Within two years I was working incredible hours running the meat business, lamb stalls and the never ending stream of new ways I was coming up with selling our lamb. Sleeping most nights on the office floor or in the cab of one our fleet of trucks I even went 2 whole months without even getting home to the farm. The tail was wagging the dog and the little 'idea' I had to make the farm viable was now totally consuming my labour and my life. Something had to give and it was not going to be the farm. I handed on the lamb business to my sister and her husband for nothing so that they would have the best opportunity to make it work and keep the large staff employed and continue my dream of giving farmers a decent price for their hardwork. I often been called mad for doing that but what needs to be understood is I reached my goals, I lived out the dream of selling my farm products directly, of being able to share my passion for my farm and my lamb, of testing myself to my limits and proving to myself that I could do it.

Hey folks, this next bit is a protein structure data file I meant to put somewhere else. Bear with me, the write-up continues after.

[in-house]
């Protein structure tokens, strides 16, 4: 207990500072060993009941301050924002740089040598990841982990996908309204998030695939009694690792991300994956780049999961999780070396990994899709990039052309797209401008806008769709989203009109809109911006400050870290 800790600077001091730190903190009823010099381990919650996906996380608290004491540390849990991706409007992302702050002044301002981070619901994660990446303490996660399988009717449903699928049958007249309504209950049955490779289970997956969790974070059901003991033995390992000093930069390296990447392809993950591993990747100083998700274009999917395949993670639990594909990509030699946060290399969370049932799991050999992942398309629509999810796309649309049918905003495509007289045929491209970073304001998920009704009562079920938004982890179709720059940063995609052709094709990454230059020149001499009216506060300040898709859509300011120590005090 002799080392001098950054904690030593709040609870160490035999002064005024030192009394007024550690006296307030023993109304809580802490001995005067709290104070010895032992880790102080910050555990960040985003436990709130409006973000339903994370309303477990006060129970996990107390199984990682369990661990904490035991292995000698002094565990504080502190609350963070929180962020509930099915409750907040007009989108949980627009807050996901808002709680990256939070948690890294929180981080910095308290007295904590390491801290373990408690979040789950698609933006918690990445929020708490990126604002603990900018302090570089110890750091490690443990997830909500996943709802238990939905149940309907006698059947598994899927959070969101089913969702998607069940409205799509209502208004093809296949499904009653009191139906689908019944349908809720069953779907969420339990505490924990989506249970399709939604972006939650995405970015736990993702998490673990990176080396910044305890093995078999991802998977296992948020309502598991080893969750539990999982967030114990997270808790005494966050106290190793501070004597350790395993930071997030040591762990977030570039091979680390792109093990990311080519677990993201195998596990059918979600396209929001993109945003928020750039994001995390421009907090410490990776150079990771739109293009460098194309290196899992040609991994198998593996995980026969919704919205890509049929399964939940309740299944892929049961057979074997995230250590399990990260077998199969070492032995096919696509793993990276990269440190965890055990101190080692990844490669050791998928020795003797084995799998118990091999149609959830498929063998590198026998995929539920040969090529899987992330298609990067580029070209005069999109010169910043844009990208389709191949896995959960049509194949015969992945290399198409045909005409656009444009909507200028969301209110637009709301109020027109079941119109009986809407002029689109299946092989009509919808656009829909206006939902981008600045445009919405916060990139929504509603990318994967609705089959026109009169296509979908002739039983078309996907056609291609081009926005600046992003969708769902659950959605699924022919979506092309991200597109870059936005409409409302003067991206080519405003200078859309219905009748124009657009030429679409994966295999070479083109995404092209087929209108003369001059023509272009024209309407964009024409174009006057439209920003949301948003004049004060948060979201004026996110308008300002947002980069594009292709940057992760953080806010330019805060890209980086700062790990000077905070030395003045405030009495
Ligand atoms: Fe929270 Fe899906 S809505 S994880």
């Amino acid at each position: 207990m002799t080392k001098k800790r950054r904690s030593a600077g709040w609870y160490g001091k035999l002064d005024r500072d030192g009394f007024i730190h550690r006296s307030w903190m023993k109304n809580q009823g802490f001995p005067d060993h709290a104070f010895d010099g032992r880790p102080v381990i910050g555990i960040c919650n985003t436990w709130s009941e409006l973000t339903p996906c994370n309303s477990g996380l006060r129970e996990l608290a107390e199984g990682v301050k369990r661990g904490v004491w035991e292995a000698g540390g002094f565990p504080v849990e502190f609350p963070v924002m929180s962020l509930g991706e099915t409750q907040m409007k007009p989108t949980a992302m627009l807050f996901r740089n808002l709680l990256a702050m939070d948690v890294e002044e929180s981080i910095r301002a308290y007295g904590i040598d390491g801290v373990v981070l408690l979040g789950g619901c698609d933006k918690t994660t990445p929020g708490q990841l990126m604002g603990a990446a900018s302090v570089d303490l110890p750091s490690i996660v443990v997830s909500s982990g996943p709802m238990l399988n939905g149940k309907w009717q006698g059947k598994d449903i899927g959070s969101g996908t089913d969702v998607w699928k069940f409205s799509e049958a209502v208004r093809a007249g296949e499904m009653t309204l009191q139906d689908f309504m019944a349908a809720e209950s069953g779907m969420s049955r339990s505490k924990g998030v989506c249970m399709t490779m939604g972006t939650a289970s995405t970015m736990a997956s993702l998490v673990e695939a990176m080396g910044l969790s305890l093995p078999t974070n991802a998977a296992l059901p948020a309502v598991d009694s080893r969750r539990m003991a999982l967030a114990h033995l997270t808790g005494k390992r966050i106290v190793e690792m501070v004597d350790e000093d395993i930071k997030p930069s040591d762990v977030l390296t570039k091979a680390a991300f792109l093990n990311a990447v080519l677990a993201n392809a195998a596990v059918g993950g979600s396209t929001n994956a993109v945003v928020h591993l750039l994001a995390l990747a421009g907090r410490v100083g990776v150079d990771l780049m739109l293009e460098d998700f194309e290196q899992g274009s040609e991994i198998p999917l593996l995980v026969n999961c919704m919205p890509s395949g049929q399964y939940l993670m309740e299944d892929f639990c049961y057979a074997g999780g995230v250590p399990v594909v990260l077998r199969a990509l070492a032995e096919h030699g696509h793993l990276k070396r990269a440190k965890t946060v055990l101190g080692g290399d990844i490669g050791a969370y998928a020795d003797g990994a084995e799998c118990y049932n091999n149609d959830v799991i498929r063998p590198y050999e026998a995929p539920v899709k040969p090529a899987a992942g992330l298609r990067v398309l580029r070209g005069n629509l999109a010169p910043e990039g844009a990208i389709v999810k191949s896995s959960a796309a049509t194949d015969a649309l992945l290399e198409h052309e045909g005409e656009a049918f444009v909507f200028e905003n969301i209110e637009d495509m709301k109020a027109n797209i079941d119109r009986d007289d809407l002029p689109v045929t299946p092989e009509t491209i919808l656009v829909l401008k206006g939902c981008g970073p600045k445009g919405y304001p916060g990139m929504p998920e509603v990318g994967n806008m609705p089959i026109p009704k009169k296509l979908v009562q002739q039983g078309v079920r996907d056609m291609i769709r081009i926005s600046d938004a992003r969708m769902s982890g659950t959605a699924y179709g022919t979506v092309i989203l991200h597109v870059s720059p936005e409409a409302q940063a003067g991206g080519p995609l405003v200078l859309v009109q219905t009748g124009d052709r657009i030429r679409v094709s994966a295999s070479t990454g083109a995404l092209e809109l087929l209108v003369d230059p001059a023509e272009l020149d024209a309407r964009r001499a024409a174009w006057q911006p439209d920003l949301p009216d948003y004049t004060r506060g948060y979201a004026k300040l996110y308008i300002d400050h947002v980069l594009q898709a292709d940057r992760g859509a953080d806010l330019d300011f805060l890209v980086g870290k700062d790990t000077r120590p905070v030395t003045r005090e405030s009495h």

Returning home to the farm I had a few chats with my parents and they encouraged me to use my 30's wisely and understand that the farm will always be here and that I should try other things with my talents that had become apparent with the lamb business, that is my ability to communicate and get peoples attention. Well I have done that and am embarking on some exciting new prospects. I sold the majority of my sheep keeping only the fully certified Humane Choice animals, that is the ones with their tails and of the Dorper/Damara/White Dorper genetic mix, they are a beautiful line of sheep. I hope to continue cross breeding the remaining mob into a solid line of Golden fully haired drought and fly strike tolerant, high quality meat sheep with short tails. I have Mareema Guardian Dogs that live with the sheep and are free of any human interferance, they are fed in self feeder drums which are topped up once every 10 days and they protect the sheep from any predators be they foxes , wild dogs or dingoes, they also keep the sheep in a good tight mob stopping them from wandering.
I have 5 horses that keep the grass from being a fire risk around the houses and also make the job of mustering one I absolutely relish, there is nothing more magnificent in life than mustering a mob of sheep with your dogs on horseback in the Queensland outback it is pure heaven.
Check out my videos and pictures to get more of an idea of my life on the farm.